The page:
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Vote‐Buying and Reciprocity

  • Frederico Finan
  • Laura Schechter

While vote-buying is common, little is known about how politicians determine who to target. We argue that vote-buying can be sustained by an internalized norm of reciprocity. Receiving money engenders feelings of obligation. Combining survey data on vote-buying with an experiment-based measure of reciprocity, we show that politicians target reciprocal individuals. Overall, our findings highlight the importance of social preferences in determining political behavior.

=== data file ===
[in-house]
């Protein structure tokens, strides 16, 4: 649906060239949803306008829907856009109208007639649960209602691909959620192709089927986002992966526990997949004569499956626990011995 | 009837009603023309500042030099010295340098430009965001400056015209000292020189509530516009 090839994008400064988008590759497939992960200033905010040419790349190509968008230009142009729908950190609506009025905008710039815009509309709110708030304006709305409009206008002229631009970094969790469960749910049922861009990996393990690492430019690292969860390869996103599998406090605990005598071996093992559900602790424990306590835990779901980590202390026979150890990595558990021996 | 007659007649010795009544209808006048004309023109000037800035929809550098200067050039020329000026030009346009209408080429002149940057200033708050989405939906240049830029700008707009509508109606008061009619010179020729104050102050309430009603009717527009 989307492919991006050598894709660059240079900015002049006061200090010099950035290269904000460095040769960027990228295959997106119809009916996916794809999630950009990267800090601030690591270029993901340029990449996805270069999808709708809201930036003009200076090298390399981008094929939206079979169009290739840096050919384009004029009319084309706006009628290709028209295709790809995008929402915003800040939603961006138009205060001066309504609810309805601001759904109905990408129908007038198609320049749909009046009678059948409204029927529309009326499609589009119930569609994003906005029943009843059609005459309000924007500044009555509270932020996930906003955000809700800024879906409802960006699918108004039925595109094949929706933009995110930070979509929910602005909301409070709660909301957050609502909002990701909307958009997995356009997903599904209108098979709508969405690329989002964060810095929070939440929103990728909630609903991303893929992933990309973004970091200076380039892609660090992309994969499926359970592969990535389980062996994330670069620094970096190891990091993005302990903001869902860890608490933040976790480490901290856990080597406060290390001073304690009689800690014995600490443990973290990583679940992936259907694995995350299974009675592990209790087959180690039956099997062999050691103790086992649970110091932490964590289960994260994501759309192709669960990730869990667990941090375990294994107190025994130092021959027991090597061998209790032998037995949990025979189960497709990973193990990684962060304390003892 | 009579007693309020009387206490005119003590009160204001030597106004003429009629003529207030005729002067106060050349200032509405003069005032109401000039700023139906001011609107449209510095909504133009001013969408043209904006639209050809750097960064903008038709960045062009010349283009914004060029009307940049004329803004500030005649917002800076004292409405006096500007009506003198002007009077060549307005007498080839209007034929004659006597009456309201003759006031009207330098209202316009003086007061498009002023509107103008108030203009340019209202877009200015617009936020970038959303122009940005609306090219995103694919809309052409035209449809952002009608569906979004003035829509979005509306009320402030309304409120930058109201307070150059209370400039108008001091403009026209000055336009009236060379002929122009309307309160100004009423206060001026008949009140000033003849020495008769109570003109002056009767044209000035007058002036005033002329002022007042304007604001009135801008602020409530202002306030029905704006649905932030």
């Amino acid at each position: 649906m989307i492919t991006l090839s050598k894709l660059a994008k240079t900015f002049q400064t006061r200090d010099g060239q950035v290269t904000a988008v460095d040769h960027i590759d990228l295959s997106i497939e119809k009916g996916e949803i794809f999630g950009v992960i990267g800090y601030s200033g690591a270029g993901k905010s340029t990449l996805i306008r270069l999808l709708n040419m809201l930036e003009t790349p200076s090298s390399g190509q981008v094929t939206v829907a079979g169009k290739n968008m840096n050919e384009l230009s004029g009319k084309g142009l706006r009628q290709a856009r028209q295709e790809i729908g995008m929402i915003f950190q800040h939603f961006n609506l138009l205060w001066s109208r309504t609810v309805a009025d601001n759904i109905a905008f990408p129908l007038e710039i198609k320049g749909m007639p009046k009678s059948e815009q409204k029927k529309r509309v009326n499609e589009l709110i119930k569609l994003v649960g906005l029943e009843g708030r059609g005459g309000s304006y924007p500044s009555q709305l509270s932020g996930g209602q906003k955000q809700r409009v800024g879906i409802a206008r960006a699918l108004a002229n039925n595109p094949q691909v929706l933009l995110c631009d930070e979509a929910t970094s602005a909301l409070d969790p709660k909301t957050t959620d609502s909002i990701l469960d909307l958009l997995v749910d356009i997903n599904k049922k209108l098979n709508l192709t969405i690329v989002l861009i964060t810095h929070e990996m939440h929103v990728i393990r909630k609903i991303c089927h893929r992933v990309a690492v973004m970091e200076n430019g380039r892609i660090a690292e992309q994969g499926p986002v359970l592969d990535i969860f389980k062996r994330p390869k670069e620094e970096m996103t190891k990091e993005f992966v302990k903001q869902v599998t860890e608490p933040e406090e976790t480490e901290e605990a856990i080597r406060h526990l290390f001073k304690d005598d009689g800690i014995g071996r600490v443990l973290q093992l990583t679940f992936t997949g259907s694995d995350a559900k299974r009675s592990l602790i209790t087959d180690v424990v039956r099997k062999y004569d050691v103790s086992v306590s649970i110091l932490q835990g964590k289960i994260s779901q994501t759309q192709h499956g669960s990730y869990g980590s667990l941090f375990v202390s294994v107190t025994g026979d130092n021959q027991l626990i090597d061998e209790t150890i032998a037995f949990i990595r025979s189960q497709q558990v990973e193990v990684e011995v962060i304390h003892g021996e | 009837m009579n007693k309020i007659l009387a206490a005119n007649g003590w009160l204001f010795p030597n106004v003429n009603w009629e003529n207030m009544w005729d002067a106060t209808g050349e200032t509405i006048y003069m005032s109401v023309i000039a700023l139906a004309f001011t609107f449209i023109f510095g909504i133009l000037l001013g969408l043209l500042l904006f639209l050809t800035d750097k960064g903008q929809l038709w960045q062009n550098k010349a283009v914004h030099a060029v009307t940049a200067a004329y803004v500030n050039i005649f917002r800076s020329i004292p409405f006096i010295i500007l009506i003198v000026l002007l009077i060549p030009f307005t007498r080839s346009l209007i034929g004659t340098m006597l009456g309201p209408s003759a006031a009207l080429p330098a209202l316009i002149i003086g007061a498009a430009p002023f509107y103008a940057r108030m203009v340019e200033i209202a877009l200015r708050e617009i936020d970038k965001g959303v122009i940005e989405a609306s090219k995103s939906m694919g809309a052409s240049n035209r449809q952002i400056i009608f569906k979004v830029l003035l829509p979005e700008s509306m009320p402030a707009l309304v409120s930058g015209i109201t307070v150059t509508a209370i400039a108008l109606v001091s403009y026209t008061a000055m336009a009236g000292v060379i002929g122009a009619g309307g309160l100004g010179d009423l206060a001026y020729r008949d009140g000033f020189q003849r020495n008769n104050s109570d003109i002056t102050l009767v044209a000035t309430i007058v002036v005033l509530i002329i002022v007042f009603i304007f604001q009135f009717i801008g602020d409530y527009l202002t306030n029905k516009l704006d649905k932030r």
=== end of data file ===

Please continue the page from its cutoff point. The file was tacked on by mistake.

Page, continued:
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File URL: http://hdl.handle.net/10.3982/ECTA9035
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Article provided by Econometric Society in its journal Econometrica.

Volume (Year): 80 (2012)
Issue (Month): 2 (03)
Pages: 863-881

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Handle: RePEc:ecm:emetrp:v:80:y:2012:i:2:p:863-881
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  7. Dean S. Karlan, 2005. "Using Experimental Economics to Measure Social Capital And Predict Financial Decisions," Working Papers 909, Economic Growth Center, Yale University.
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